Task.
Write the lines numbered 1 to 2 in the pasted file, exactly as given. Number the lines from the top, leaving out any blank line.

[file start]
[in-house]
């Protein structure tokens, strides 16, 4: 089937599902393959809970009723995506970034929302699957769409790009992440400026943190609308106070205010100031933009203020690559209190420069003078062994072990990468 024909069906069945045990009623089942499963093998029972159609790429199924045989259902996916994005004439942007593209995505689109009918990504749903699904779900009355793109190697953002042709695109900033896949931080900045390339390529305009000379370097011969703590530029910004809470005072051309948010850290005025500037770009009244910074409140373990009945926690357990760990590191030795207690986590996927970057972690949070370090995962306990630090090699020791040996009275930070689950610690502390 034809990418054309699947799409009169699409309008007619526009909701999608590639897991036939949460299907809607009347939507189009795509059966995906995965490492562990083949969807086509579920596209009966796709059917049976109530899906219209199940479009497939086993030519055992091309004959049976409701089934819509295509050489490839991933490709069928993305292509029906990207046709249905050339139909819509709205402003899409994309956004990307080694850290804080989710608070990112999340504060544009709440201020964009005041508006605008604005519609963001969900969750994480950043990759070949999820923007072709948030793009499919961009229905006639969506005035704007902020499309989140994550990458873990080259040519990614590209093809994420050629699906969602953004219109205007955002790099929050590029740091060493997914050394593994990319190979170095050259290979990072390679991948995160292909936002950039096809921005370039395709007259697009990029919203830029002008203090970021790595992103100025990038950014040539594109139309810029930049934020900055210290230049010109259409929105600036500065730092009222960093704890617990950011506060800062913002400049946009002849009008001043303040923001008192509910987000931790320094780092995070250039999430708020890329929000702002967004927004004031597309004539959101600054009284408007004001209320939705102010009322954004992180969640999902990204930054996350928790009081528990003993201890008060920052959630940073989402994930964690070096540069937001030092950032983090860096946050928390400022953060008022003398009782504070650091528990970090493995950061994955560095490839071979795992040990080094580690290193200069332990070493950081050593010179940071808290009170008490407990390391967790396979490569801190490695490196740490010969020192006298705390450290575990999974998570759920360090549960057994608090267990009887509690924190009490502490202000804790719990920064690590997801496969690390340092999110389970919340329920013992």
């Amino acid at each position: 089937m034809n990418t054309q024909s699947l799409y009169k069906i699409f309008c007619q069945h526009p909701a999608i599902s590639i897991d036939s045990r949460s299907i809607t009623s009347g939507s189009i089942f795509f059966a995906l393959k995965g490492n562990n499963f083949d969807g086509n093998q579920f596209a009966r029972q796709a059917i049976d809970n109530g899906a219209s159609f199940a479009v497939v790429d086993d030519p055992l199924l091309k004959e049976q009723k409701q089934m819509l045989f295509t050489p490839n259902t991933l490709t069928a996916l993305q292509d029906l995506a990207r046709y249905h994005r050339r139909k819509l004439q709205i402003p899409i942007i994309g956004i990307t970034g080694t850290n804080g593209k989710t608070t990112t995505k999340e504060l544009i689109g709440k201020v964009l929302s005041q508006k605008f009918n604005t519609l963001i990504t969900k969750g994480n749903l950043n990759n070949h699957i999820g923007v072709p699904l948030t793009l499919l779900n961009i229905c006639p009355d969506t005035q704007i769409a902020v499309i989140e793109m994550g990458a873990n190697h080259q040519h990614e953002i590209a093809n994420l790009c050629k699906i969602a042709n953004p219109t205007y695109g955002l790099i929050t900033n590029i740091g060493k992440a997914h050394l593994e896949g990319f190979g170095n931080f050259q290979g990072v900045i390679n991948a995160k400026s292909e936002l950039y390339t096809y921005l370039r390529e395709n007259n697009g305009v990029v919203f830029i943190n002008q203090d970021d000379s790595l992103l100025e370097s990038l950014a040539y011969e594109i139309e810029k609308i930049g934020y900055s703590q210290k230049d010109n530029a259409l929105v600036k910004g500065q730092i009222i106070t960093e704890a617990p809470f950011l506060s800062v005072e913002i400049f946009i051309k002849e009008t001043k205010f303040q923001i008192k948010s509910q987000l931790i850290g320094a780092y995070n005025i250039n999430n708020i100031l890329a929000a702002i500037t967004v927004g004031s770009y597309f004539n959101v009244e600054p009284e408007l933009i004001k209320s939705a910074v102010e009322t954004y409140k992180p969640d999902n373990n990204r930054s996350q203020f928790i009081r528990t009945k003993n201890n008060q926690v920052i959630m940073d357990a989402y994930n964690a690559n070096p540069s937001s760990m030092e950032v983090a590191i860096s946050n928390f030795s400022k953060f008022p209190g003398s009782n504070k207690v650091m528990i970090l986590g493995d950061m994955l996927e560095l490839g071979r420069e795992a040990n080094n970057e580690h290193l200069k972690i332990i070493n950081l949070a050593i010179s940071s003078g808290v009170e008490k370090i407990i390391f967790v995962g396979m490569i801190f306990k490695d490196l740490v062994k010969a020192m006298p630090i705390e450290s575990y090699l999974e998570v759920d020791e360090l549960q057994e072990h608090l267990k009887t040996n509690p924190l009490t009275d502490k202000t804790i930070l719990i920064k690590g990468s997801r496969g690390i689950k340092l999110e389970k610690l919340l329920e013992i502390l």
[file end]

[in-house]
């Protein structure tokens, strides 16, 4: 089937599902393959809970009723995506970034929302699957769409790009992440400026943190609308106070205010100031933009203020690559209190420069003078062994072990990468 024909069906069945045990009623089942499963093998029972159609790429199924045989259902996916994005004439942007593209995505689109009918990504749903699904779900009355793109190697953002042709695109900033896949931080900045390339390529305009000379370097011969703590530029910004809470005072051309948010850290005025500037770009009244910074409140373990009945926690357990760990590191030795207690986590996927970057972690949070370090995962306990630090090699020791040996009275930070689950610690502390 034809990418054309699947799409009169699409309008007619526009909701999608590639897991036939949460299907809607009347939507189009795509059966995906995965490492562990083949969807086509579920596209009966796709059917049976109530899906219209199940479009497939086993030519055992091309004959049976409701089934819509295509050489490839991933490709069928993305292509029906990207046709249905050339139909819509709205402003899409994309956004990307080694850290804080989710608070990112999340504060544009709440201020964009005041508006605008604005519609963001969900969750994480950043990759070949999820923007072709948030793009499919961009229905006639969506005035704007902020499309989140994550990458873990080259040519990614590209093809994420050629699906969602953004219109205007955002790099929050590029740091060493997914050394593994990319190979170095050259290979990072390679991948995160292909936002950039096809921005370039395709007259697009990029919203830029002008203090970021790595992103100025990038950014040539594109139309810029930049934020900055210290230049010109259409929105600036500065730092009222960093704890617990950011506060800062913002400049946009002849009008001043303040923001008192509910987000931790320094780092995070250039999430708020890329929000702002967004927004004031597309004539959101600054009284408007004001209320939705102010009322954004992180969640999902990204930054996350928790009081528990003993201890008060920052959630940073989402994930964690070096540069937001030092950032983090860096946050928390400022953060008022003398009782504070650091528990970090493995950061994955560095490839071979795992040990080094580690290193200069332990070493950081050593010179940071808290009170008490407990390391967790396979490569801190490695490196740490010969020192006298705390450290575990999974998570759920360090549960057994608090267990009887509690924190009490502490202000804790719990920064690590997801496969690390340092999110389970919340329920013992």